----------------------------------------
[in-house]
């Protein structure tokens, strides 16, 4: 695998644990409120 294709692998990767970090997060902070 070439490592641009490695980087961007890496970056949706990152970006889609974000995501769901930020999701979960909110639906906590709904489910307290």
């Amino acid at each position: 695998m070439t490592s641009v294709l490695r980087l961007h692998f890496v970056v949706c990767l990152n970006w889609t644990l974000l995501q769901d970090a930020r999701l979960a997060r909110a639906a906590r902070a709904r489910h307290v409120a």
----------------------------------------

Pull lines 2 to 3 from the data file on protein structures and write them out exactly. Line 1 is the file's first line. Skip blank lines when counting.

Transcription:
């Protein structure tokens, strides 16, 4: 695998644990409120 294709692998990767970090997060902070 070439490592641009490695980087961007890496970056949706990152970006889609974000995501769901930020999701979960909110639906906590709904489910307290």
């Amino acid at each position: 695998m070439t490592s641009v294709l490695r980087l961007h692998f890496v970056v949706c990767l990152n970006w889609t644990l974000l995501q769901d970090a930020r999701l979960a997060r909110a639906a906590r902070a709904r489910h307290v409120a």